Highlights from last week:
- Pound restricted as Brexit woes rumble on
- US consumer inflation spurs dollar
- Australian and New Zealand central banks hold fire
The week ahead:
- UK consumer inflation data (Wednesday, 9.30am)
- US retail sales data (Wednesday, 1.30pm)
- Euro zone consumer inflation data (Friday, 10.00am)
'No-deal Brexit' clouds thwart Sterling
Sterling's decline lingered on last week, falling to fresh 2018 lows against both the US dollar and euro.
The pound's latest move lower came amid a higher probability of a no-deal Brexit. International trade secretary Liam Fox has recently said he sees a 60-40 chance of no deal being made. Bank of England governor Mark Carney also recently warned that the chances of the UK exiting the EU without a deal remain 'uncomfortably high'.
Domestic economic data also failed to inspire a sterling recovery. Gross Domestic Product (GDP) figures for the second quarter showed growth of 0.4% compared with 0.2% in the first quarter. However, manufacturing remained subdued, contracting for the second quarter in a row.
US dollar gains bolstered by higher inflation
As well as reaching notable highs against the pound, the US dollar also hit year highs versus the euro after higher inflation boosted the country's interest rate prospects.
The core inflation index which excludes food and fuel costs rose 2.4% year-on-year last month, the largest annual gain since 2008. The news bolstered expectations the Federal Reserve could raise interest rates again in next month's meeting. Elsewhere, weekly mortgage applications data suffered at the hands of higher property prices. Higher house prices are beginning to stifle US mortgage demand with applications falling by 3% last week.
A telephone deal of £10,000 at midday on Friday would have purchased US$12.608 via our telephone Currency Service.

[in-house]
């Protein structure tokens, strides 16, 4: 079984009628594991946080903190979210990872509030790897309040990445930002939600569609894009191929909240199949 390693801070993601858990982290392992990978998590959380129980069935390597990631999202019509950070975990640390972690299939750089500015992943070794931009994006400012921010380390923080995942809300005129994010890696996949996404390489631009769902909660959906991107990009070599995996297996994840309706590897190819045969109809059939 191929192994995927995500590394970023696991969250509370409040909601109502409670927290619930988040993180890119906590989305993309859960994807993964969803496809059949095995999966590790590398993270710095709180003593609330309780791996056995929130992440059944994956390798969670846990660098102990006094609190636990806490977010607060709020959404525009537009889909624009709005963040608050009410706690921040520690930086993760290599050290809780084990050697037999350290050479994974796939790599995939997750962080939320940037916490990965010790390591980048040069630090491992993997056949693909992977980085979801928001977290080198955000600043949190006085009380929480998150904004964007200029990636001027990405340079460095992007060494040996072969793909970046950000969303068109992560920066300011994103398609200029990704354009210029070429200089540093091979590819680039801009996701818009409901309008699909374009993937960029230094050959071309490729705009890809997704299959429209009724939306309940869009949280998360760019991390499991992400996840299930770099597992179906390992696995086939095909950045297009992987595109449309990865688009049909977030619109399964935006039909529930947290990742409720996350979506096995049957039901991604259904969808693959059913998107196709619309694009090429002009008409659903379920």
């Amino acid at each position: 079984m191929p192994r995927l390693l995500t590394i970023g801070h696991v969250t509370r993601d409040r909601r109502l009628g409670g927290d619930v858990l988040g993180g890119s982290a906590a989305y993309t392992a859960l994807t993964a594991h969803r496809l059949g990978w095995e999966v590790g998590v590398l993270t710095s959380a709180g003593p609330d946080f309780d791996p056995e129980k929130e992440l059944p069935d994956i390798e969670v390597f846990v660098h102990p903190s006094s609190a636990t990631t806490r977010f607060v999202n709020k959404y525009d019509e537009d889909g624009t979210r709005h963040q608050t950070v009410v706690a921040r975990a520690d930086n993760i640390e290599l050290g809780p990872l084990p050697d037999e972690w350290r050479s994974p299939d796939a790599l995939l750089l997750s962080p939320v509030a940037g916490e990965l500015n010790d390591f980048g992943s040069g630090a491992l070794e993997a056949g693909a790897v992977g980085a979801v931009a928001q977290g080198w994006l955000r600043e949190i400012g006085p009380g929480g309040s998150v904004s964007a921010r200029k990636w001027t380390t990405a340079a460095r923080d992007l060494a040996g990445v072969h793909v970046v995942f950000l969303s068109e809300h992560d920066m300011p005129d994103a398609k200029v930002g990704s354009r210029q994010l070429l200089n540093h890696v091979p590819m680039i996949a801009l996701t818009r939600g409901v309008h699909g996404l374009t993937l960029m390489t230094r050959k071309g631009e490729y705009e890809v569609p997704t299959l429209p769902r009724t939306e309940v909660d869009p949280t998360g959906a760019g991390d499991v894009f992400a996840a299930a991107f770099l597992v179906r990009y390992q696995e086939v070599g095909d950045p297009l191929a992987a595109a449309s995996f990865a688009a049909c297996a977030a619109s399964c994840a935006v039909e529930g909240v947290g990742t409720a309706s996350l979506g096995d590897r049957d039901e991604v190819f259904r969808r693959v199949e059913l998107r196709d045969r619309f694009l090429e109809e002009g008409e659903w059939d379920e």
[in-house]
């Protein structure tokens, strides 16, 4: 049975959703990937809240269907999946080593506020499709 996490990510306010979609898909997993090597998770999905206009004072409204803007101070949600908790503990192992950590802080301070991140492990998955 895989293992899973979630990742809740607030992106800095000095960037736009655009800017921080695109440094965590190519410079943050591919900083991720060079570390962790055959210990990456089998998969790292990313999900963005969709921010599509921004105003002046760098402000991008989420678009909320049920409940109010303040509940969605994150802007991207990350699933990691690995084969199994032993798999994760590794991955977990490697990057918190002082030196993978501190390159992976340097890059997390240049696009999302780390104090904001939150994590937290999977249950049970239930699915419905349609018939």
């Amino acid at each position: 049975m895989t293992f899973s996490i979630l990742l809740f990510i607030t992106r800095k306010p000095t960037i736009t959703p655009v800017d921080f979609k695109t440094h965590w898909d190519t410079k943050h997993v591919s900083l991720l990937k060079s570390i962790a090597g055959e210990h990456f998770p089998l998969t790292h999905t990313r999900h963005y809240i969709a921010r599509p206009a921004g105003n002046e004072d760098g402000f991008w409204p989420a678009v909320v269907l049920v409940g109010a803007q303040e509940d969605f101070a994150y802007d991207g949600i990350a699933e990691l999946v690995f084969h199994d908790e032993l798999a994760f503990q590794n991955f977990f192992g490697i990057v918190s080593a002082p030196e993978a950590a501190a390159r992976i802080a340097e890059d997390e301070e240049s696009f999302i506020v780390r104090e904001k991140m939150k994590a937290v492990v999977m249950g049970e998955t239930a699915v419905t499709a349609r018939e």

Turkish lira collapses as US doubles tariffs
The Turkish lira suffered heavy losses against the pound and US dollar, amid fears of president Erdogan increasing control over the economy and deteriorating US/Turkish relations. US president Trump announced the US would be doubling the tariffs on Turkish steel and aluminium. The lira's slide stoked fears of the contagion spreading to euro zone banks with exposure to Turkish corporate debt. Concerns also spread to other emerging market currencies such as the South African rand. The rand fell to lows not seen since 2016 against the pound.
Contrasting fortunes for Australian and New Zealand dollars
The Australian dollar finished the week better off against the pound despite the Reserve Bank of Australia leaving interest rates unchanged at its policy meeting on Tuesday. The central bank left rates at 1.5%, however an upbeat commentary from governor Lowe gave the Australian dollar a welcome boost.
The New Zealand dollar suffered declines during the week after the Reserve Bank of New Zealand confirmed it now expects to delay the next change in interest rates to come a year later than forecast. The central bank left rates on hold at record lows of 1.75% in Wednesday’s meeting and expects no change until 2019 and into 2020.
Solid unemployment figures helped the Swiss franc carry on its latest advance versus sterling after latest figures released on Thursday revealed the country’s level of unemployment remained unchanged at 2.4% in July, its lowest level since 2008.
The Japanese yen reached highs not seen since September last year versus the pound as the country’s economy grew more than forecast in the second quarter. A rebound in both consumer and business spending saw GDP grow by an annualised 1.9%.
A buoyant labour market helped the Canadian dollar hit year-highs against the pound last week. The Canadian economy added over 51,000 jobs in July, whilst the rate of unemployment returned to its lowest level in 40 years.
The week ahead
A number of data releases will give sterling much to digest this week. UK unemployment figures will be heard on Tuesday (9.30am). Consumer inflation is due to follow on Wednesday (9.30am), whilst retail sales data will offer a gauge of the current health on the UK consumer on Thursday (9.30am).
Domestic releases scheduled for the euro zone include Gross Domestic Product data and industrial production figures (both Tuesday, 10.00am). Trade balance data will follow on Thursday at 10.00am, whilst the euro zone’s latest consumer inflation figures will conclude the euro’s week on Friday at 10.00am.
Headlining the US dollar's domestic calendar this week will be Wednesday's release of US retail sales data (1.30pm). Both industrial and manufacturing production figures will follow at 2.15pm.